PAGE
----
Online voter registration, absentee voting, and early voting are some policies that clearly are shown to ease voting. This really interesting article detailing the history of absentee voting in the US is from FiveThirtyEight by Nathaniel Rakich and Jasmine Mithani. Here are some lines:
We may have seen it coming, but now we know for sure: The coronavirus pandemic made the 2020 election look different from any other election in recent memory. Due to the massive expansion of mail voting, a staggering number of Americans cast their ballots before Election Day. And due to then-President Donald Trump’s false claims that mail voting would lead to election fraud, a huge partisan gap emerged between ballots cast by mail and ballots cast on Election Day.
First, the share of voters casting mail ballots far exceeded that of any other recent national election, and the share of voters who reported going to a polling place on Election Day dropped to its lowest point in at least 30 years. According to preliminary findings from the 2020 Survey on the Performance of American Elections, a poll of 18,200 registered voters run by MIT political scientist Charles Stewart III, 46 percent of 2020 voters voted by mail or absentee — up from 21 percent in 2016, which at the time was considered high. Only 28 percent of people reported voting on Election Day — less than half of the 60 percent who did so in 2016. In-person early voting also reached a modern high (26 percent), although the change from 2016 (when it was 19 percent) was less dramatic.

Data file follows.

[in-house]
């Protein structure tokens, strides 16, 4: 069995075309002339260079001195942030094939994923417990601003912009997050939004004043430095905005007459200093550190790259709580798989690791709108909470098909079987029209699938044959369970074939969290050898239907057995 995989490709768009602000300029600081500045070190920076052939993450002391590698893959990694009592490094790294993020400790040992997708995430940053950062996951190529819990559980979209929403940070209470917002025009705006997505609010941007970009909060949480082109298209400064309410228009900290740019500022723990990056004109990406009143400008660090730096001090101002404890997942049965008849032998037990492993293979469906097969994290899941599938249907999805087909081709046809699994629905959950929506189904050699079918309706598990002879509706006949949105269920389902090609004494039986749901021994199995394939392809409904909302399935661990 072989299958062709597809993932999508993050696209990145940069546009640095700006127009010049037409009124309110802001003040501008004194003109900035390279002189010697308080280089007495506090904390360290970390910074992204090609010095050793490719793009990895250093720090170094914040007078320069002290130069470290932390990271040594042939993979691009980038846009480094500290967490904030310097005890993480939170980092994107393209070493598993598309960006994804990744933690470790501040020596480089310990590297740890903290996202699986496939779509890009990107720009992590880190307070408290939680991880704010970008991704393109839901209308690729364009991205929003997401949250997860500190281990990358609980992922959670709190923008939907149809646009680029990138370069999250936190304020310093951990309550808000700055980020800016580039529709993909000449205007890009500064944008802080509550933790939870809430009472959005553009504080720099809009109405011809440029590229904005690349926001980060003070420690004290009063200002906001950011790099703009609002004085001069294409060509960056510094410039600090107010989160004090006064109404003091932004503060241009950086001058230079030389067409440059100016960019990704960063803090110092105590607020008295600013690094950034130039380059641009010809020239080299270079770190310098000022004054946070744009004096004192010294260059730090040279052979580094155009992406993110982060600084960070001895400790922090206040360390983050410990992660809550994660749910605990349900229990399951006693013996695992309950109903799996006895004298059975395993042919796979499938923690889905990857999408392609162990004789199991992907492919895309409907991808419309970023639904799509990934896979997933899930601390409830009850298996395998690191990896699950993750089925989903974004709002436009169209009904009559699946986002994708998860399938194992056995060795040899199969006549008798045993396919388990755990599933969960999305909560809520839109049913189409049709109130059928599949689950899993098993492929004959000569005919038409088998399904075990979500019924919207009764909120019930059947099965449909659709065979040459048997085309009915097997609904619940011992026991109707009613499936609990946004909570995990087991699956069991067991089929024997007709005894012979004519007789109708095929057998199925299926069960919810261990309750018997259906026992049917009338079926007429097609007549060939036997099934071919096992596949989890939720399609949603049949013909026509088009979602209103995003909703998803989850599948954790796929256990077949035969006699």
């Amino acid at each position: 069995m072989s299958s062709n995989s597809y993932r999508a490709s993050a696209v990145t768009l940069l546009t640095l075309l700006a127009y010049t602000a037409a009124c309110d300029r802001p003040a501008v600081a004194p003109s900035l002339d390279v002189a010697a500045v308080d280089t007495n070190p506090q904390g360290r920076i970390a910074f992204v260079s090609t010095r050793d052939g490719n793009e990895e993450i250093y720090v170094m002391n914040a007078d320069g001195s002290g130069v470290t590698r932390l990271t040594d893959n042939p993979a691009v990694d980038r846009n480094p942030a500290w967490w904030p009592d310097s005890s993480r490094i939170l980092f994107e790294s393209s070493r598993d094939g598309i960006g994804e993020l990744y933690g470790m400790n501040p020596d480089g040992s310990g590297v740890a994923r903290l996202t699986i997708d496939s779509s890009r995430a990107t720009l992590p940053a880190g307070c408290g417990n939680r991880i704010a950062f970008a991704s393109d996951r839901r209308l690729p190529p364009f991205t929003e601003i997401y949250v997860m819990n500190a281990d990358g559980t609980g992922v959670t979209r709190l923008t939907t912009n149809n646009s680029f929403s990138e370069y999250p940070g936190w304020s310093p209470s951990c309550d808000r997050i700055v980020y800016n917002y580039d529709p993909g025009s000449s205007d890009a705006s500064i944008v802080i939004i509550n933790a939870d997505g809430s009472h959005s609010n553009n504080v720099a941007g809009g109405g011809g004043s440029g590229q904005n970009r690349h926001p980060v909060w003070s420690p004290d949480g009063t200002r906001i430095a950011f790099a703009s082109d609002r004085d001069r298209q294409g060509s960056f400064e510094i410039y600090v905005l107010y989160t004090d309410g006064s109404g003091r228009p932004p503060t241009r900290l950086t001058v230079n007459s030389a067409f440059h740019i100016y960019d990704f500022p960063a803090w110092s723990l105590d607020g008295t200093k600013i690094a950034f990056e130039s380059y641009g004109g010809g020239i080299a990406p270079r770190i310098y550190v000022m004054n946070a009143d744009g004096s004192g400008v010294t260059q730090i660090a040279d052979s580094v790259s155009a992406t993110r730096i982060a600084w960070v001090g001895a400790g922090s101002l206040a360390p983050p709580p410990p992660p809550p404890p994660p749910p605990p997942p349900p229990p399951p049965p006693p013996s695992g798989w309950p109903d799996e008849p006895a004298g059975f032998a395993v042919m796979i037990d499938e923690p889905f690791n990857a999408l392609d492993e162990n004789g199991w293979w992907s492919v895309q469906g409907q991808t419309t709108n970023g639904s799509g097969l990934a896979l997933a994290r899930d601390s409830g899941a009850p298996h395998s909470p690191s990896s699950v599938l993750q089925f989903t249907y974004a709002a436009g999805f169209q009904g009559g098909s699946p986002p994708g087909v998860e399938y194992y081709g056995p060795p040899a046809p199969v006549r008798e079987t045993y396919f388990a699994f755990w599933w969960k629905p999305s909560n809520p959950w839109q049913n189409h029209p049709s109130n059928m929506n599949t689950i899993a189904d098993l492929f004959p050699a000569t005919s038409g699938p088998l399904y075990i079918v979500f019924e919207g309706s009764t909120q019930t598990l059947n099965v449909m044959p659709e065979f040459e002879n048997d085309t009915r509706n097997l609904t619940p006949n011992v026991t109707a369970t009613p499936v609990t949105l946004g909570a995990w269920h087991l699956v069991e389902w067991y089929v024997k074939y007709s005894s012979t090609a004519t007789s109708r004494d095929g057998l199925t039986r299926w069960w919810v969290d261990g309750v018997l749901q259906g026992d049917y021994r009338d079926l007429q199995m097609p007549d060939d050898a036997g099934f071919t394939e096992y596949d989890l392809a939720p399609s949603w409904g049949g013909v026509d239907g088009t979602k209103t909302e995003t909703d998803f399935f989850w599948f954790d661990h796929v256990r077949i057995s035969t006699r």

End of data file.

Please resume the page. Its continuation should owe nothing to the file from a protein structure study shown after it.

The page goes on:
The shifts took place all across the country, too. According to the SPAE, 47 states and the District of Columbia saw their rates of mail voting rise from 2016 to 2020. The only exceptions were the three states that have held predominantly mail elections for years: Colorado, Oregon and Washington. And, perhaps unsurprisingly, the biggest spikes in mail voting occurred in places that went the furthest to encourage mail voting (i.e., those that automatically sent every registered voter a ballot), especially those with little history of mail voting prior to 2020. These include New Jersey (where only 7 percent of voters voted by mail in 2016, but 86 percent did so in 2020), the District of Columbia (12 percent in 2016 versus 70 percent in 2020) and Vermont (17 percent in 2016 versus 72 percent in 2020).